The plaintiff discovered that the official seal needed for important company documents, such as an application for a change in company registration, the power of attorney and for resolutions of shareholders’ meetings, was forged. The defendant also told the court that the signature of the legal representative and the official seal were forged, and that it did not approve the content of the resolution.

    Meanwhile, the third person argued that it was aware of the request for a change in the original supervisor of the company, but also did not approve the content of the resolution and did not, in fact, do it, and had entrusted the specific matter of change to the original supervisor of the defendant company.

    The court commissioned an appraisal to confirm that the plaintiff’s and defendant’s official seals and the defendant’s legal representative’s signature in the shareholders’ resolution and the corresponding change application were not affixed with the same seal and written by the same person as those in the submitted examination materials.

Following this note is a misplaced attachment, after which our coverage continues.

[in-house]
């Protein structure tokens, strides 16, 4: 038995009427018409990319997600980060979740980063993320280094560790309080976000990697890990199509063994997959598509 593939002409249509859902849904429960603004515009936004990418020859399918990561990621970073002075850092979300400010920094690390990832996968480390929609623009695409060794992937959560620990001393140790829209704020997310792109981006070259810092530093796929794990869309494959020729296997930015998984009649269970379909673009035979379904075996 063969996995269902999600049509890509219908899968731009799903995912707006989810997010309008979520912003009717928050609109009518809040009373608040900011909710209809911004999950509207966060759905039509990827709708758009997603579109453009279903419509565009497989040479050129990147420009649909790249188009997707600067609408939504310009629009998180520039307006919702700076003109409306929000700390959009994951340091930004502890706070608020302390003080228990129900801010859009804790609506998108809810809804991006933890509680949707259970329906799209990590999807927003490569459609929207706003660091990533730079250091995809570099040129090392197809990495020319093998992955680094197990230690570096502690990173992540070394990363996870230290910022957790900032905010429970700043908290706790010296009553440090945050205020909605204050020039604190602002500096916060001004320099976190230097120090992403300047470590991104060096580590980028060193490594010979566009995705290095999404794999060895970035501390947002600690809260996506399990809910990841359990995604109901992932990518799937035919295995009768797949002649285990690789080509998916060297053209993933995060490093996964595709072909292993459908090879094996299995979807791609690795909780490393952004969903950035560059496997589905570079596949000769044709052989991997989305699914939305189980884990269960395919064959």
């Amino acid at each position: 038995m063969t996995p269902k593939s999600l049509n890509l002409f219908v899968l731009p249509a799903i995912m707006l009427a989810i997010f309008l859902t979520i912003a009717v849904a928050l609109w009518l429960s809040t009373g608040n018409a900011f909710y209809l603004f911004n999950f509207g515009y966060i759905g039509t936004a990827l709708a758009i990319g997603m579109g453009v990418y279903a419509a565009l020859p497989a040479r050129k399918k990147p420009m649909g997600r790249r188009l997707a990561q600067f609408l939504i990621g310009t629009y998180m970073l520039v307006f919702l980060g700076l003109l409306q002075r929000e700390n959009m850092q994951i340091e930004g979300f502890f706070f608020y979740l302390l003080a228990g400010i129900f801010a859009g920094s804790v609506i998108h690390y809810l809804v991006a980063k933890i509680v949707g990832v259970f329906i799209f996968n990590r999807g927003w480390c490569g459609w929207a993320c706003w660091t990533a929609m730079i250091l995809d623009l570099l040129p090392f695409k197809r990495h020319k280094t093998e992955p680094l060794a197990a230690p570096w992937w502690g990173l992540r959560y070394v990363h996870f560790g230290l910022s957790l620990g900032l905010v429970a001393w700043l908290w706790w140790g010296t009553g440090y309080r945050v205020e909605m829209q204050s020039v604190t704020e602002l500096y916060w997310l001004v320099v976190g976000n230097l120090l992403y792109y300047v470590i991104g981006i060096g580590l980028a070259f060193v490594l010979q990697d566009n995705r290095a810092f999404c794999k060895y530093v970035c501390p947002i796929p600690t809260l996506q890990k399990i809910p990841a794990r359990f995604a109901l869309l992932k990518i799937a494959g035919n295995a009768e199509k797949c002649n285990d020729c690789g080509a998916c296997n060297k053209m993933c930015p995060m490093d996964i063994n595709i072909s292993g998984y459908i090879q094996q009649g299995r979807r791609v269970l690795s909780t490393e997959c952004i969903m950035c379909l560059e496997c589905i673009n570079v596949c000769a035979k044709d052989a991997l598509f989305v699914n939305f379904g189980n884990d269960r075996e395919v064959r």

The court held that the company had not convened a shareholders’ meeting, and the resolution formed by forged signatures and seals did not meet the basic conditions for the resolution to be deemed effective. From this, it can be seen that when the company’s resolution procedure is defective, the application for revocation or confirmation of invalidity are not the only two remedies. It should first be confirmed whether the resolution has taken effect at all.

    潘昊, Pan Hao, Paralegal, Tiantai Law Firm
    Pan Hao
    Tiantai Law Firm

    The risk of a wrong remedy

    Choosing an inappropriate remedy may result in losing the case. In the case of Hui Qingyan, Zhang Hui v Wang Fang, Shaanxi Pucheng Baiyun Flour Company (2016), the plaintiff applied for an order to invalidate the resolution of a shareholders’ meeting, as well as the amendment to the articles of association filed in March 2005. It claimed that the resolution and the amendment were forged and formed by the defendant, Wang Fang, in the absence of a shareholders’ meeting.

    The court held that, under the Company Law, corporate resolution disputes fall into one of two categories – validity confirmation disputes and revocation dispute litigation.